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3 Steps to Retiring a Millionaire With Zero Effort

By Katie Brockman - Jun 25, 2021 at 6:15AM

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You may be able to save more than you think.

Retirement could be one of the most enjoyable periods of your life, but it could also be incredibly expensive. In fact, the average worker expects to need around $2 million in savings to retire comfortably, according to a survey last year from Charles Schwab.

Retiring a millionaire might seem like something reserved for only the wealthiest investors. But it's possible to retire rich even if you're only earning an average salary -- and it's easier than you might think.

To retire with at least $1 million in savings, you'll need to be strategic about how you save. By taking these three steps, you'll be on your way to millionaire status without lifting a finger.

Young person sitting at a desk looking at a computer

Image source: Getty Images.

1. Take advantage of employer matching contributions

Employer-matching 401(k) contributions are basically free money. All you have to do is invest money in your 401(k), and you'll earn a bonus amount from your employer.

Typically, employers will match workers' 401(k) contributions up to a percentage of their salary. Among 401(k) plans that do offer matching contributions, the average employer match is 3.5% of a worker's wages, according to the Bureau of Labor Statistics. That might not seem like much, but it can add up to more than you think.

Say, for instance, you're earning $50,000 a year and your employer will match 3.5% of your salary. That amounts to $1,750 per year in matching 401(k) contributions.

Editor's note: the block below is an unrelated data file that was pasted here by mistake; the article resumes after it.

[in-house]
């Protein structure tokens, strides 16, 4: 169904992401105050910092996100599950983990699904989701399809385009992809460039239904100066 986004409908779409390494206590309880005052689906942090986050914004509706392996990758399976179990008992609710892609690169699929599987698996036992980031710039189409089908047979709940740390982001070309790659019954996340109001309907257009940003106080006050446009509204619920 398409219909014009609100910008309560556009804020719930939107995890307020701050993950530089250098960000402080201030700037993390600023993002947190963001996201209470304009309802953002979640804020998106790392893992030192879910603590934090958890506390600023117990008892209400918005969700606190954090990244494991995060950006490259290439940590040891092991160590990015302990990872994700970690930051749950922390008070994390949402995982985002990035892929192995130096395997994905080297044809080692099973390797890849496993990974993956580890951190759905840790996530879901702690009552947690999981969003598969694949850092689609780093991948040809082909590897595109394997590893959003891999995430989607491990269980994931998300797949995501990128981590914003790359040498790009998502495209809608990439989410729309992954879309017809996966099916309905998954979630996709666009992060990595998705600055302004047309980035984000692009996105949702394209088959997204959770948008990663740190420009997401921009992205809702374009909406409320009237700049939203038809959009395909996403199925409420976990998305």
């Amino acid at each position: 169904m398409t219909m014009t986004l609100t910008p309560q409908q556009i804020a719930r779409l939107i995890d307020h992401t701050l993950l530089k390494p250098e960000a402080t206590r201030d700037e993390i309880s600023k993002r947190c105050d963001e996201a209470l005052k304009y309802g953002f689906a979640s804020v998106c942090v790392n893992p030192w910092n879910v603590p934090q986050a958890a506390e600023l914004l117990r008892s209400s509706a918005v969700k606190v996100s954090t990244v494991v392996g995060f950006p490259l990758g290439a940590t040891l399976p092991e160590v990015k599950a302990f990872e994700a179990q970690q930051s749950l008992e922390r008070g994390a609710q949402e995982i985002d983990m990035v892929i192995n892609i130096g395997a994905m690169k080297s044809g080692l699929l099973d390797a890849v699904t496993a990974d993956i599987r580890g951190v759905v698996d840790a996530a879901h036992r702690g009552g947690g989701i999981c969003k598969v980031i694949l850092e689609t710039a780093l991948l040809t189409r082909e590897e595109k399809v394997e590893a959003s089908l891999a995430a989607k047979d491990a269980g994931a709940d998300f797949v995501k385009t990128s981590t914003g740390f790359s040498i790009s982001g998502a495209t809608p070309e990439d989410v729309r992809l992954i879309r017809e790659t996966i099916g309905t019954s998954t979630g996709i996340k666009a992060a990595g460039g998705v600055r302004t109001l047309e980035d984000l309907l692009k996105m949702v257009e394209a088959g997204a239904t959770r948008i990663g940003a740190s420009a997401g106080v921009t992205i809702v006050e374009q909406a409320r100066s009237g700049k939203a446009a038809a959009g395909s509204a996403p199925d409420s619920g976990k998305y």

Let's also say that your investments are earning a 10% average annual return over time. At that rate, that $1,750 per year can amount to around $475,000 after 35 years. That's only the employer match, too; you'd have at least double that amount once you factor in your own 401(k) contributions as well.

2. Set up automatic retirement fund contributions

In order to retire a millionaire, you'll need to save as consistently as possible. Setting your savings on autopilot not only makes saving easier, but it can also help you save more.

With automatic contributions, you're setting up your retirement account so that you're automatically transferring a set amount of money each week, month, or paycheck. This helps you make saving a priority, stick to your financial plans, and build investing into your budget.

If you don't set up automatic contributions, it's easy to fall into the habit of saving whatever spare cash you have left at the end of the month. Or it could be more tempting to put off saving entirely and spend that extra money instead.

3. Start investing now

There's never a bad time to start preparing for retirement, and the earlier in life you begin investing, the easier it will be to build a million-dollar retirement fund.

Let's say you're 35 years old with no savings, and you want to save $1 million by 70. Assuming you're earning a modest 8% average annual return on your investments, you'd need to save around $500 per month to reach that goal.

On the other hand, suppose you put off saving for five years and don't start preparing until age 40. All other factors remaining the same, you'd now need to invest around $800 per month to achieve your goal.

You can't go back in time to start saving earlier, but it's better to start saving now, no matter your age, than to put it off.

Retiring a millionaire takes time, but it's not as daunting as it can seem. With these three strategies to boost your savings, you can reach millionaire status with as little effort as possible.

Charles Schwab is an advertising partner of The Ascent, a Motley Fool company. Katie Brockman has no position in any of the stocks mentioned. The Motley Fool recommends Charles Schwab. The Motley Fool has a disclosure policy.

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